Poetry News

Hyperallergic's 2013 Poetry Snapshot

By Harriet Staff


Wow! What a collection of reviews! Via Hyperallergic, check out these treats (read: poetry recommendations) from John Yau, Barry Schwabsky, Albert Mobilio, and Michael Leong! We'll excerpt from the list with these write-ups from John Yau and Barry Schwabsky, respectively, below. Explore more at Hyperallergic.

Alfred Starr Hamilton, A Dark Dreambox of Another Kind (Song Cave)

Alfred Starr Hamilton was born in Montclair, New Jersey, in 1914, a little more than a decade before Allen Ginsberg was born in Newark in 1926. He died in 2005, many of his thousands of poems lost. Subsisting on an inheritance of 1,000.00 a year, living in rooming houses, he existed on the opposite end of the spectrum from Ginsberg, whose voice is public and declarative, addressed to anyone and everyone: “ “I saw the best minds of my generation destroyed by madness … ” Hamilton was another kind of witness. Here is his one-line poem, “A Carrot”: “I wanted to find a little yellow candlelight in the garden.” His favorite word was “wonder.” Despite the harsh circumstances of his life, Hamilton seems never to have lost his sense of the marvelous. Edited by Ben Estes and Alan Felsenthal, with an Introduction by Geof Hewitt, A Dark Dreambox of Another Kind is full of poems like no one else’s. File this under “Important Recovery Project.” (J.Y.)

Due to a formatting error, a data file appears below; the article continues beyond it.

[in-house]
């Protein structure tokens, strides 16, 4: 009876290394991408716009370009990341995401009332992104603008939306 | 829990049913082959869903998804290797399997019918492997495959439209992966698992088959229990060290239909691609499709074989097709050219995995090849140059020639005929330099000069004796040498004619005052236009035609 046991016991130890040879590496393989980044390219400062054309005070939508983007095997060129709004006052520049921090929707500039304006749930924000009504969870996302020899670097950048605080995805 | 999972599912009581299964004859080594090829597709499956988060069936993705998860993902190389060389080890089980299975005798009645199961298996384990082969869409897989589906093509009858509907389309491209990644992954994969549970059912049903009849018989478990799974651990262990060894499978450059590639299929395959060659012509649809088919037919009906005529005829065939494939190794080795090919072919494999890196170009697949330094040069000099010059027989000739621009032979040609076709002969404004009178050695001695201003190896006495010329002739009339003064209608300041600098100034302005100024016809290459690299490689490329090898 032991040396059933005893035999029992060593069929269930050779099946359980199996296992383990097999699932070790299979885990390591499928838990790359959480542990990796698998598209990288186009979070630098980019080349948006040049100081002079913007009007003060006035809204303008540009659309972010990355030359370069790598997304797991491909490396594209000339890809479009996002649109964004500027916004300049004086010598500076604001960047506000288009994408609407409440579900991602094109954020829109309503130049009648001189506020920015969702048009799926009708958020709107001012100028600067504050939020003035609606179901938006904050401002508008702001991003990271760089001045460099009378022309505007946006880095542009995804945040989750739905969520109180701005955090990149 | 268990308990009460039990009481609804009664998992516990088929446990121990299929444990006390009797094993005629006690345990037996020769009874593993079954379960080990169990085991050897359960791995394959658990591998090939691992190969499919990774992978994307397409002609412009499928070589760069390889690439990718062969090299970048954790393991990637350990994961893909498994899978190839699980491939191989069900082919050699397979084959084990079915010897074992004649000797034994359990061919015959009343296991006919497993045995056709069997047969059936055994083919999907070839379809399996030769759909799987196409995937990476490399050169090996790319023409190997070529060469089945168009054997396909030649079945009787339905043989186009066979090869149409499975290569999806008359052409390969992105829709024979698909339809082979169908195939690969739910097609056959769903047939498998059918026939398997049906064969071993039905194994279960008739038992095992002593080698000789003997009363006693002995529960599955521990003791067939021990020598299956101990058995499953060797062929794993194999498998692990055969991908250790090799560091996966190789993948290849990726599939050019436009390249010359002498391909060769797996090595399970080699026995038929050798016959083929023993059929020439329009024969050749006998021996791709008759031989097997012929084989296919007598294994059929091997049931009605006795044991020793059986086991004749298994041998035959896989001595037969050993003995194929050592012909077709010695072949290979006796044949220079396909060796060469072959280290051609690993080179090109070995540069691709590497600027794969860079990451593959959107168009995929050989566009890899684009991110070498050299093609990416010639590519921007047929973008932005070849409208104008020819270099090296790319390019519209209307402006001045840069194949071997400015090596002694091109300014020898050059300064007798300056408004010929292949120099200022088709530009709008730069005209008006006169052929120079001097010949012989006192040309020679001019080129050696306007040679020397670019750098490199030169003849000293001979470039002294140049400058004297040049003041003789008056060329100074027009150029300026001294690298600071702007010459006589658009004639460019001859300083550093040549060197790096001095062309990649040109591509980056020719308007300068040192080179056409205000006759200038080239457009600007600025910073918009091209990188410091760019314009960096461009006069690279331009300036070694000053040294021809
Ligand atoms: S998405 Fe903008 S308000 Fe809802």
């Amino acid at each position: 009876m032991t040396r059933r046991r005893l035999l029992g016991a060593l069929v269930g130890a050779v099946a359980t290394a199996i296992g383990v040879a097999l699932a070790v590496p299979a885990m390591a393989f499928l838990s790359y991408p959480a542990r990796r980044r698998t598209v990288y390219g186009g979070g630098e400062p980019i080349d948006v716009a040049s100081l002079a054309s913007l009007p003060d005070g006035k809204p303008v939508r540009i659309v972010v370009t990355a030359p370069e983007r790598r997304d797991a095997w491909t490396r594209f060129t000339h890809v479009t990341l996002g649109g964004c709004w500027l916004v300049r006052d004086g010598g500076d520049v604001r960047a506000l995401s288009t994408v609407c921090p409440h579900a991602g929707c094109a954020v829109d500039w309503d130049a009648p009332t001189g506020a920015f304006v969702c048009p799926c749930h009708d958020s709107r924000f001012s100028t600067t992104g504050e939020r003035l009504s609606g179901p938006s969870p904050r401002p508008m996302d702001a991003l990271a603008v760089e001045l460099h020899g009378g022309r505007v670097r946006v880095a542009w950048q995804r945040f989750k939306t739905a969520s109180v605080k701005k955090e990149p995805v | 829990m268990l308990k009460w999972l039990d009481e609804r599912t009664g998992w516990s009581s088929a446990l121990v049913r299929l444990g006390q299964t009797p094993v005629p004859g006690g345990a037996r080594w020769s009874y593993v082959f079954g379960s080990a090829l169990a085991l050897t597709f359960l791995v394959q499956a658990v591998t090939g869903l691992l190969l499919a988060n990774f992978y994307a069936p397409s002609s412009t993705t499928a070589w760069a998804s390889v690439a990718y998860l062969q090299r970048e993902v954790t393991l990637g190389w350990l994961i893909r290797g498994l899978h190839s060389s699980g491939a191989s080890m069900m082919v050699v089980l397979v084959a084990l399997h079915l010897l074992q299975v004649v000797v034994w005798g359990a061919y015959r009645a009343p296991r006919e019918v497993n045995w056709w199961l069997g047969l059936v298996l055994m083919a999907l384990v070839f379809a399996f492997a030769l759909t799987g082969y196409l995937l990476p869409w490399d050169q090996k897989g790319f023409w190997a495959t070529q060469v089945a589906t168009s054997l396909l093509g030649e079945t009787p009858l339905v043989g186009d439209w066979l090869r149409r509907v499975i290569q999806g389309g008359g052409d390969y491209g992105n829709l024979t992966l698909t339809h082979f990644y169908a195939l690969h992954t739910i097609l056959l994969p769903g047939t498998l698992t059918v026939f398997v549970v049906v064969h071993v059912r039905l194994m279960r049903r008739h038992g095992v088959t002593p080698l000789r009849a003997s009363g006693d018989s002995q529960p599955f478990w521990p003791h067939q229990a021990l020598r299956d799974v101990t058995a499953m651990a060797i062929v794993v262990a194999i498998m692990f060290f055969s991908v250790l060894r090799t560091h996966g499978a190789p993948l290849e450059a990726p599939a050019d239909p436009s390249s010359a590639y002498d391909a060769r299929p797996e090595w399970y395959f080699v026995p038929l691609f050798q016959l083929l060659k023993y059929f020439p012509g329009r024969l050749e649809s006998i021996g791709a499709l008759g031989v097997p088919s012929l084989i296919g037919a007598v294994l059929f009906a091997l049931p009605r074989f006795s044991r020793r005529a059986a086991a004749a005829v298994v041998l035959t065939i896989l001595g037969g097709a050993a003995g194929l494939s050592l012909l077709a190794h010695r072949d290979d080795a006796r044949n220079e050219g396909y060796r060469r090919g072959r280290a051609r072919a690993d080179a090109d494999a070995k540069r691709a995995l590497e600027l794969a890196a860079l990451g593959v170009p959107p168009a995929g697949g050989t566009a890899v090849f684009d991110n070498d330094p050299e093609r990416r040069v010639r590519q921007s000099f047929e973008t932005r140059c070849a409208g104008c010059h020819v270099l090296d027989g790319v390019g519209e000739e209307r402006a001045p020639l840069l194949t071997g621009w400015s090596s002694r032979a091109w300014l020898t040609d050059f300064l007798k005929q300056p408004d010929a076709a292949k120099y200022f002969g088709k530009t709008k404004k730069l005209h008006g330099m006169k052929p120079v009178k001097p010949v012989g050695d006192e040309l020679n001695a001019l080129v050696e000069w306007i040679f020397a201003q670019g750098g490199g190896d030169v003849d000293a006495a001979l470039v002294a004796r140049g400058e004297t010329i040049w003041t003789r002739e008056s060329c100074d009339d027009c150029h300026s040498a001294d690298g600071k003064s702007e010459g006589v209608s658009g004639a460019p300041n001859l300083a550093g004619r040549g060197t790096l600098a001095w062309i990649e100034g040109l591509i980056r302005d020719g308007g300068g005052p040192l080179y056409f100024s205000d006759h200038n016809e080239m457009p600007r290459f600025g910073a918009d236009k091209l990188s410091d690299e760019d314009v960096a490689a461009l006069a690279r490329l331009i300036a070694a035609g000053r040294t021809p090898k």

Fani Papageorgiou, When You Said No, Did You Mean Never? (Shearsman)

Lazy bastard that I am, I’m tempted to just reiterate what I said about Fani Papageorgiou’s remarkable first book of poems in the blurb I contributed to its back cover, where I spoke of “a poetry in which ‘almost everything happens in language’ yet what is crucial is precisely what’s covered by that harsh little word ‘almost,’ and in which ‘empty space is affected by gravity’: the empty space is that of the human heart. This kaleidoscopic sequence of searing fragments marks the arrival of an outstanding poet.” Besides, I still think that. Papageorgiou, in case you’re wondering, was born in Greece and has published fiction there; she lives in London but has spent enough of her life in New York for me to feel justified in claiming her as one of ours. Her crystalline verse conveys the poignant suspicion that no degree of propositional clarity or homely detail may be enough to get one’s sense across; to speak of love is always to speak a foreign tongue. (B.S.)